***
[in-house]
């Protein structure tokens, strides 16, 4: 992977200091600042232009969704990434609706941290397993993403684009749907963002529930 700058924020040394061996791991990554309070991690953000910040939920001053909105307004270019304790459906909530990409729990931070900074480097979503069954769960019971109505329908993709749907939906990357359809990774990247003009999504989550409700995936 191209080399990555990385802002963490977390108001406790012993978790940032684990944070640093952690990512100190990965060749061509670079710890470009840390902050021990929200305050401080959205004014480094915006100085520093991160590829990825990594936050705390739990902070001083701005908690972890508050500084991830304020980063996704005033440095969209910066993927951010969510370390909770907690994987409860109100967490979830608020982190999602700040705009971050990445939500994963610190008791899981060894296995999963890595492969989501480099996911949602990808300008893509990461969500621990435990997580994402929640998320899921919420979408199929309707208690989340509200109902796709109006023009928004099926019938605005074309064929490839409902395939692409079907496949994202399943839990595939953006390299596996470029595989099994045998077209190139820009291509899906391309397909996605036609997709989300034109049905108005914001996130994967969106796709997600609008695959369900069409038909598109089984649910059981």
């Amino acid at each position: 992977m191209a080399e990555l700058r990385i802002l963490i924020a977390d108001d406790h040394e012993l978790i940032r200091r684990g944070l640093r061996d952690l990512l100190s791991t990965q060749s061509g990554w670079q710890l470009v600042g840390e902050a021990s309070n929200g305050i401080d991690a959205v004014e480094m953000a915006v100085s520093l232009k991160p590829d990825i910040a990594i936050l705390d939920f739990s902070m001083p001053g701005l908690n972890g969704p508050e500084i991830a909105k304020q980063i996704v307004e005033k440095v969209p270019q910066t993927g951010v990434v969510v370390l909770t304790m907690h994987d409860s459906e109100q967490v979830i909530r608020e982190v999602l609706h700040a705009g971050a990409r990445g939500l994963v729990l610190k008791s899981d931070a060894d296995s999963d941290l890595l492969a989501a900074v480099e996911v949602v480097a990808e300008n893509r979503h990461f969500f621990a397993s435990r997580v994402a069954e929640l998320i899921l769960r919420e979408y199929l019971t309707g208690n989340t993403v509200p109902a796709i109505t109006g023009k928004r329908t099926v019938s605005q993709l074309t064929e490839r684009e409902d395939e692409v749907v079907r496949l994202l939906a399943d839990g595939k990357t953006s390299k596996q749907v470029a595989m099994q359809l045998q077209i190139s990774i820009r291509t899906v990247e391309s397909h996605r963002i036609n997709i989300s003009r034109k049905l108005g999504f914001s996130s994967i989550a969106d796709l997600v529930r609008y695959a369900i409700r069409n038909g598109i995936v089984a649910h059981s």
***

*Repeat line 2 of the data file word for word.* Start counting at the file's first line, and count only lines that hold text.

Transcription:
């Protein structure tokens, strides 16, 4: 992977200091600042232009969704990434609706941290397993993403684009749907963002529930 700058924020040394061996791991990554309070991690953000910040939920001053909105307004270019304790459906909530990409729990931070900074480097979503069954769960019971109505329908993709749907939906990357359809990774990247003009999504989550409700995936 191209080399990555990385802002963490977390108001406790012993978790940032684990944070640093952690990512100190990965060749061509670079710890470009840390902050021990929200305050401080959205004014480094915006100085520093991160590829990825990594936050705390739990902070001083701005908690972890508050500084991830304020980063996704005033440095969209910066993927951010969510370390909770907690994987409860109100967490979830608020982190999602700040705009971050990445939500994963610190008791899981060894296995999963890595492969989501480099996911949602990808300008893509990461969500621990435990997580994402929640998320899921919420979408199929309707208690989340509200109902796709109006023009928004099926019938605005074309064929490839409902395939692409079907496949994202399943839990595939953006390299596996470029595989099994045998077209190139820009291509899906391309397909996605036609997709989300034109049905108005914001996130994967969106796709997600609008695959369900069409038909598109089984649910059981």